In the 1935 mystery novel, Murder on the Orient Express, Detective Hercule Poirot is called on to solve a murder that occurred in his cabin the night before. The story is thrilling.
Agatha Christie was perhaps the best known of all mystery writers. Oddly, in 1926, she vanished for eleven days. The only clue to her disappearance is that Agatha stayed in room 411 in the Pera Palace Hotel in Istanbul, where she wrote her novel Murder on the Orient Express. The mystery of her vanishing has never been solved. However, on March 7, 1979, with the cooperation of a psychic, an old key was found beneath the doorsill of room 411. Now the key is kept in a safety deposit box, and it is believed that this key shall one day unlock the mystery of Ms. Christie’s eleven mysterious days. During my visit to this hotel I felt that Agatha Christie was still there writing.
In 2004, I experienced a marvelous journey on the renovated Venice Simpleton Orient Express (VSOE) that follows the traditional path of the 1920s legendary Orient Express route. It is also the same trip that Agatha Christie took in 1926. The route starts in Istanbul and includes stops in Bucharest, Budapest, Vienna, and views of the magnificent Alpine scenery to Venice.
Istanbul’s Sirecki Station, formally known as the Orient Station, is a magnificent station that takes you back in time. From the moment you walk along the red carpet leaving behind the vibrant, bustling Turkish streets, you are taken by the trains overwhelming elegance and the fabulous local musicians who serenade you as the curious locals wave to you.
My Orient Express carriage cabin was beautiful; however, there was only a sink. Since these are the original carriages, they have beautiful bathrooms but no showers. So as Agatha Christie did years ago, we stopped at five-star hotels along the way. But ladies, don’t worry — you do have your own butler. Every day he presented guests with special gifts: elegant perfume, champagne, and (my favorite) these hand blown cordial glasses and sherry bottle.
The elegant five-star dining cars was a destination in itself. Each of the carriages had a theme and every meal came from a scrumptious gourmet menu, including fine wines from the area.
The bar car was absolutely nostalgic. If you look hard enough, you can see Agatha Christie standing next to the grand piano.
At each stop we were greeted like royalty, which included a red carpet, music, dignitaries, champagne and flowers.
In Bucharest, we stayed at the Athenee Palace Hotel. Like the Orient Express, the hotel was enormously popular during the war years.This hotel has long been associated with spies and intrigue, and chambermaids were famously paid to supply German spies with the contents of wastepaper baskets. The bar was noted as the place to exchange confidences and the acoustics of the lobby were renowned as enabling a person to overhear a whispered conversation. For many years agents of the Gestapo believed that they were the only ones who knew this secret, yet a journalist would revel in supplying them with propaganda.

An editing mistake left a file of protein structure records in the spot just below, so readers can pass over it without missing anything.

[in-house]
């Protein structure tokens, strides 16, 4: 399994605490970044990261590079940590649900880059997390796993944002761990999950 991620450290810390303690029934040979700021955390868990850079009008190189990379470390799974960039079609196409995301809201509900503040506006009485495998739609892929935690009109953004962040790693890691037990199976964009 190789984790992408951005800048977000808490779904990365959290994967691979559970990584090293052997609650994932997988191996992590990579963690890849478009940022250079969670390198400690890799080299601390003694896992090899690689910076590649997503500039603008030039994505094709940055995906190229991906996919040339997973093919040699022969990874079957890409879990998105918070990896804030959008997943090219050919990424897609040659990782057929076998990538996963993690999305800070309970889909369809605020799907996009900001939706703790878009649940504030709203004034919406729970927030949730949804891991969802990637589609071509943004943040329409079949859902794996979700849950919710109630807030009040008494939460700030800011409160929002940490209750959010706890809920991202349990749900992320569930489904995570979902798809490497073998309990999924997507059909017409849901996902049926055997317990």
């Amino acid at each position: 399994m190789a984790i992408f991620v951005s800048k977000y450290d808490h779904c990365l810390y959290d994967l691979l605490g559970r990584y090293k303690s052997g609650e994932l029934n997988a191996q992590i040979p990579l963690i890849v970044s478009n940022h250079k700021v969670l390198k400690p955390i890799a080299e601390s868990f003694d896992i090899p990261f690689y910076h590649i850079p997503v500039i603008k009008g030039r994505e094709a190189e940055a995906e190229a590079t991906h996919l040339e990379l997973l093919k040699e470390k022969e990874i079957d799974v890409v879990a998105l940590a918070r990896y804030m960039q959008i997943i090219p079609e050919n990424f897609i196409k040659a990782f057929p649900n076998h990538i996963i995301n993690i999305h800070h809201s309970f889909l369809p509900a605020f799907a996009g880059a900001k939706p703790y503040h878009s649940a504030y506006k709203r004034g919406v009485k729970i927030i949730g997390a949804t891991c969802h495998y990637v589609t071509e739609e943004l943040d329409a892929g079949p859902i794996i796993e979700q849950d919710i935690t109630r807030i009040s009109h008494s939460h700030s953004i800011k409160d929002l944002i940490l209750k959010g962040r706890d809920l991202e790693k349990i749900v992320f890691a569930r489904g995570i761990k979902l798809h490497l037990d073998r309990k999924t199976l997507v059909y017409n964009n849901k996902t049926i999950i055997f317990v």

At Sinaia, called the “Pearl of the Carpathians,” I visited the fairytale-like Peles’ Castle, built by the royal family as a summer residence. We enjoyed the Fosior, which is rarely open to the public, but as special guests we had a delicious lunch and were amused by local entertainment. As you can see below I really enjoyed it. What happens on a vacation stays on a vacation, right?
Our next stop was Brasov. This town that according to legend is where the Pied Piper of Hamelin led the children away from the town, after the local council had refused to pay him for delivering their city from its plague of rats.
Transylvania, a historical region in central Romania, is a name that strikes chill into the hearts of all people. Vlad the Impaler was transformed by writer Bram Stoker into the infamous Dracula. The house where the prince is said to have drawn his first breath is now a restaurant. The locals told me that there is a legend that Vlad’s mistress enjoyed taking blood baths.
In Budapest I was able to relax in The Royal Waiting Room, an elegant little building not usually open to the public. The Royal Waiting Room, which has somehow survived two world wars and the Russian occupation, has a superb gilded interior, which is utterly worthy of Orient Express passengers, and was obviously intended as much for those of the Hungarian royal train. Here I am, I kept thinking. I couldn’t believe that I — a school teacher from America — was experiencing the same entrance as the royal families, presidents, and many famous (and infamous!) historical figures.
In Vienna we visited the famous Ringstrasse, along with some of the most prominent buildings such as the opera house, the Imperial Palace, and the City Hall. We rode in a Fiaker horse carriage through Vienna’s Old Town, one of the nicest ways to see this old part of the city. Of course a visit to Vienna would not be complete without savoring some typical Viennese pastries, and in the evening we enjoyed a formal party and the beautiful Viennese Waltz.
Our final destination was Venice, and is one of my favorite cities. Venice is built on 118 islands and the city seems to float on the waters of the Venetian lagoon. In 1987 it became an UNESCO site. In Venice I stayed at the beautiful De Napoli Hotel in St. Mark’s Square, a gorgeous hotel comprised of what used to be three palaces, situated next to Doge Palace.
While I did not unlock the mystery of Agatha Christie’s unsolved disappearance, I did have a sense of the mysterious and enchanting aura and the gilded splendor along this unique route. This truly was a trip of a life time.